Huawei Digital Power Technologies, a unit of Chinese multinational tech giant Huawei, recently signed a deal with Ghana-based solar developer Meinergy Technology to build a 1 GW solar plant coupled with 500 MWh of storage in Ghana over the next years. Under the terms of the deal, Huawei will supply solar-plus-storage systems for the project. Meinergy will be responsible for the development and construction of the facility. pv magazine recently spoke about the project with Kevin Wu, CEO of Meinergy, and Peter Acheampong, Deputy Director of Renewables for the Bui Power Authority, which owns the installation.
Redavia, which leases plug-and-play solar systems to commercial clients in Africa, secured the fresh credit line after settling a previous $2 million loan supplied by the EDFI ElectriFI European development finance institution.
Huawei and Meinergy plan to build a facility that could end up being Africa’s largest solar-plus-storage project. Huawei will supply its storage tech for the installation.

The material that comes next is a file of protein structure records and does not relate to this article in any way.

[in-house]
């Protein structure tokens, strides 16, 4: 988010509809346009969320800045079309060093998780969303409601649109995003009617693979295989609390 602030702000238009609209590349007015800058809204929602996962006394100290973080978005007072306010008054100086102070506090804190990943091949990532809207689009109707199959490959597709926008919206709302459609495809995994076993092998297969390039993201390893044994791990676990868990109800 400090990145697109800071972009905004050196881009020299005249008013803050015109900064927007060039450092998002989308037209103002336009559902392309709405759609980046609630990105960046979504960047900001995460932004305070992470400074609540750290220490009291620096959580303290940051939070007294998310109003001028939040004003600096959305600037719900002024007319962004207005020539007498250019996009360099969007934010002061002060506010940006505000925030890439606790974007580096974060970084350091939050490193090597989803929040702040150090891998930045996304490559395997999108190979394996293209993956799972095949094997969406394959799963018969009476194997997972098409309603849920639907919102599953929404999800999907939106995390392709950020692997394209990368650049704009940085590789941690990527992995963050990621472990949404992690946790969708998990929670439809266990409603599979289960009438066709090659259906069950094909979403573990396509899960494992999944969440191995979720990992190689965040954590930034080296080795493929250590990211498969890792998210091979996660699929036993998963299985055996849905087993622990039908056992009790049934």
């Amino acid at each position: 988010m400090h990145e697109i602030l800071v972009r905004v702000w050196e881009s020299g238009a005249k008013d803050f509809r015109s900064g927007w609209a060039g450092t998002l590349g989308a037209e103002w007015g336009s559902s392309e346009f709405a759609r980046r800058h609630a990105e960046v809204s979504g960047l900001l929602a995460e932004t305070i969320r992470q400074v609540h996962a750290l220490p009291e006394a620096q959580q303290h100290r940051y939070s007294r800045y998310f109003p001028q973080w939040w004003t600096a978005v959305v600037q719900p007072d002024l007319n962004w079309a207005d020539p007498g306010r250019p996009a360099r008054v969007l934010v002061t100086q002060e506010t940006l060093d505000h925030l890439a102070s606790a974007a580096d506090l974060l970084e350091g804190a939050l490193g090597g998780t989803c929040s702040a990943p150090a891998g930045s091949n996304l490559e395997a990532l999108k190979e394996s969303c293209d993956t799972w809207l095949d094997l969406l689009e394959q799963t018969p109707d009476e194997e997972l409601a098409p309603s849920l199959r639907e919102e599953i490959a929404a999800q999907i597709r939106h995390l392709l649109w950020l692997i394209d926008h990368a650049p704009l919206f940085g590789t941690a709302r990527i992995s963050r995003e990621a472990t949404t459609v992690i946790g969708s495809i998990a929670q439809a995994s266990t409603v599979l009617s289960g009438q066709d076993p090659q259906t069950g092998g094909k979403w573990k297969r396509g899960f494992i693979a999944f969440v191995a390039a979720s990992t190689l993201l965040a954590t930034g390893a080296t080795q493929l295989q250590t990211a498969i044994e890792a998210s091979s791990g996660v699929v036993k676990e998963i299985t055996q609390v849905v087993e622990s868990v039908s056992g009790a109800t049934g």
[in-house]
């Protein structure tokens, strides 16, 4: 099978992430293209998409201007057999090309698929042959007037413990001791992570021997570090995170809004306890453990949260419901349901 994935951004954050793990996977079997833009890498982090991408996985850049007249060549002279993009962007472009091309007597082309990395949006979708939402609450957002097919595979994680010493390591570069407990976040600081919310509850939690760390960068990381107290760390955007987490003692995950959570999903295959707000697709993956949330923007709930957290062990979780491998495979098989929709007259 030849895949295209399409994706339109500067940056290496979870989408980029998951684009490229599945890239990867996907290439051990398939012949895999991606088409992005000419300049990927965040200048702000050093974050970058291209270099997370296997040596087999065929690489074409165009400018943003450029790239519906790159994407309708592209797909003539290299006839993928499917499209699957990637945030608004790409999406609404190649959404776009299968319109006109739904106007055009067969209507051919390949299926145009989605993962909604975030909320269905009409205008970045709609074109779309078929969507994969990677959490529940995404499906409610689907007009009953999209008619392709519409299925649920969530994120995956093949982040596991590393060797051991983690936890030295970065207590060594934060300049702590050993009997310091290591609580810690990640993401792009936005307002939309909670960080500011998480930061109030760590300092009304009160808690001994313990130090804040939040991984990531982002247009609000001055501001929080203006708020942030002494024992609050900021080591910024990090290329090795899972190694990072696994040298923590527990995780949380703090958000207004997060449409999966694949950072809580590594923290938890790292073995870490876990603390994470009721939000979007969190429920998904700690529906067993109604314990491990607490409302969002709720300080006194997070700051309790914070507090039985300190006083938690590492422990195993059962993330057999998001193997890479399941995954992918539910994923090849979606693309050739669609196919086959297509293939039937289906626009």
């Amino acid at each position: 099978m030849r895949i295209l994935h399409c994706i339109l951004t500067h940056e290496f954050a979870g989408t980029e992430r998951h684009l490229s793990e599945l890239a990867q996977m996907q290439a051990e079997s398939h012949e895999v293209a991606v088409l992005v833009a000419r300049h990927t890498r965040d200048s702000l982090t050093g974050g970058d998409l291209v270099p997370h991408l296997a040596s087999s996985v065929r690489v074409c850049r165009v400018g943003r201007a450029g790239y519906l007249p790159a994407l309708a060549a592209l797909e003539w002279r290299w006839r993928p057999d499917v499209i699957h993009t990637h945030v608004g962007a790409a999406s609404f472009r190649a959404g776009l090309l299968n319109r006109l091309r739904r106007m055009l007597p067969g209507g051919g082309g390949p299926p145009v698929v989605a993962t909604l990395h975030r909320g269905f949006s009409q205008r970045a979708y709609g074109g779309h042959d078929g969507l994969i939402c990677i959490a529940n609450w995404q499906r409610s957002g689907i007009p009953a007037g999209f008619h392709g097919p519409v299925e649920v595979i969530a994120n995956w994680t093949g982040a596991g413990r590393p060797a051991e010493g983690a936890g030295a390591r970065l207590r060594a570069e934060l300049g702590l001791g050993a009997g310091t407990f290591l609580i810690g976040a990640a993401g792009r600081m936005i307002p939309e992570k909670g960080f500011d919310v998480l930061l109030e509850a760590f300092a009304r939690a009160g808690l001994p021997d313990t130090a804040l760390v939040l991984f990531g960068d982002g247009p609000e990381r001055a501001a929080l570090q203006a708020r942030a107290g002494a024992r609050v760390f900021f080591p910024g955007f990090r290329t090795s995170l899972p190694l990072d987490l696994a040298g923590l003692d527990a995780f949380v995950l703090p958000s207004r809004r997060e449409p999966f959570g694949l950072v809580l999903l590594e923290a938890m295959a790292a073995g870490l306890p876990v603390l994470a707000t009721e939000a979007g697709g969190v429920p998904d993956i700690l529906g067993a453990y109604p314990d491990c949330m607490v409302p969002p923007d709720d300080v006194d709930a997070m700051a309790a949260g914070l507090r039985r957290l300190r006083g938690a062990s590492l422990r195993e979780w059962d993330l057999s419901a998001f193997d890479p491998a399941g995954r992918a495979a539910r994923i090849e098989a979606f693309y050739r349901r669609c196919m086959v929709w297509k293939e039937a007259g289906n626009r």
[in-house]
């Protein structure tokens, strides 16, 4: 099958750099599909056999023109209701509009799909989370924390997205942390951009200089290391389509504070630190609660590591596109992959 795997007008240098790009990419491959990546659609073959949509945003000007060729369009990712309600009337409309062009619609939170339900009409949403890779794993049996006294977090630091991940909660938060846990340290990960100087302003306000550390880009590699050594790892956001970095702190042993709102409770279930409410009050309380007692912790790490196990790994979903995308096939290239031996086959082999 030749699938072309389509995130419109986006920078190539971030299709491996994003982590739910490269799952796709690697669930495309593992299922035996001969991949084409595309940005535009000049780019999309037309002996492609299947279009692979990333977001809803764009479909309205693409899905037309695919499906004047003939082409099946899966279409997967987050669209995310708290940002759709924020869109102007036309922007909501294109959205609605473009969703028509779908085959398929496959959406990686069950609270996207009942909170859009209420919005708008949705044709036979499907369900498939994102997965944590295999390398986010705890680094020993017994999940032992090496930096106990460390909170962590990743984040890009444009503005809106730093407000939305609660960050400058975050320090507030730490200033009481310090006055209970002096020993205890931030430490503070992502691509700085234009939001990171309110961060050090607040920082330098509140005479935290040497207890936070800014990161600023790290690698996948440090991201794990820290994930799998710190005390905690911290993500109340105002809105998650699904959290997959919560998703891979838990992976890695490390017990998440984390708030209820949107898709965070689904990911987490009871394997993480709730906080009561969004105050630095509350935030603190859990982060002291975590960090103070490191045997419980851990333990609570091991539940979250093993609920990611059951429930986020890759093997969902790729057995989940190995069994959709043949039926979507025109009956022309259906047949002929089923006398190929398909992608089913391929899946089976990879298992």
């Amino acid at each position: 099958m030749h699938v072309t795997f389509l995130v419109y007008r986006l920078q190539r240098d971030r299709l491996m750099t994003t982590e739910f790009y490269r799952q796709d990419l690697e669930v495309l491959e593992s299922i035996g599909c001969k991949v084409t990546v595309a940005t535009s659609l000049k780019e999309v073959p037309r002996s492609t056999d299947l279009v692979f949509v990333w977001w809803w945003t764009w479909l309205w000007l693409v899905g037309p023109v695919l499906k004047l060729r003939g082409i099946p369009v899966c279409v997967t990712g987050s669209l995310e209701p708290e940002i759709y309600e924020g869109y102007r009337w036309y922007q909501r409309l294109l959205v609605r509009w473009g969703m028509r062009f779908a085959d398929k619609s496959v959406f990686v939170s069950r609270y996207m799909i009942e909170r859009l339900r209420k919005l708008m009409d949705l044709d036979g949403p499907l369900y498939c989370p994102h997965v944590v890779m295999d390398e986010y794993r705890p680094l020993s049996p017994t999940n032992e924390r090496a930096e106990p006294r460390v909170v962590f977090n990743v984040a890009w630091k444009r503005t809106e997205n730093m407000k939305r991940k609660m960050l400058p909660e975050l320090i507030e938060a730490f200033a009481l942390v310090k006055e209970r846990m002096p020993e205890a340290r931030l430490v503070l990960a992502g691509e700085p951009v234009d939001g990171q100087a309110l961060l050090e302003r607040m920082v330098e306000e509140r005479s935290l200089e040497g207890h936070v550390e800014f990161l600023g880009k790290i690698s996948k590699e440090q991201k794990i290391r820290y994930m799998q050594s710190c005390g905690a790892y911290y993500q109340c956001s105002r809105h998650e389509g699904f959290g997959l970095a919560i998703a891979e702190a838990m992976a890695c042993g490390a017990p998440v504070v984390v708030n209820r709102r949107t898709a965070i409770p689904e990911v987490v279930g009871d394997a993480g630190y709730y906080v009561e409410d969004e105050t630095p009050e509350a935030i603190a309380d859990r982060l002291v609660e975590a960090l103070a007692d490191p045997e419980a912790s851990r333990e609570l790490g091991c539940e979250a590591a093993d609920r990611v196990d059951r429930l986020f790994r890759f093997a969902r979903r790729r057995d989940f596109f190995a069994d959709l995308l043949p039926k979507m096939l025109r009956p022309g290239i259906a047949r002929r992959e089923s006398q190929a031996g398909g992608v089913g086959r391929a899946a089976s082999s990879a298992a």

A business based at a Namibian mine has signed a 15-year power purchase agreement which will back the construction of a 5.4MW solar project. Elsewhere, the AfDB wants to roll-out solar panels to provide electricity access to six million people across six nations over the next six years.
The closing day of the African Energy Week event held in South Africa this month heard voices casting doubt on a renewables-only energy transition and calling for a gradual change and continued investment in petrochemical production.
The move will encourage private sector renewables companies to be part of the national energy industry, a representative of the regulator told a recent webinar which considered how to accelerate clean energy roll-out in Africa.
With pressure mounting on the world’s governments to turn their back on the fossil fuel, China and peers in South East Asia, Europe and South Asia could help deliver a coal-free future at the COP26 climate summit planned in Glasgow in November.
Swedish platform Trine, which offers people the chance to invest in solar from as little as €25, has announced plans to generate €5 million credit for South African solar leasing partner Solarise Africa.
The latest global PV industry outlook published by trade group SolarPower Europe, has indicated tight supply of the solar panel raw material is expected to persist this year but the trade body said it would be unlikely to drive further price rises.
The private-sector arm of the World Bank says it will lend up to $150 million to Johannesburg-based Absa Bank for green project funding.
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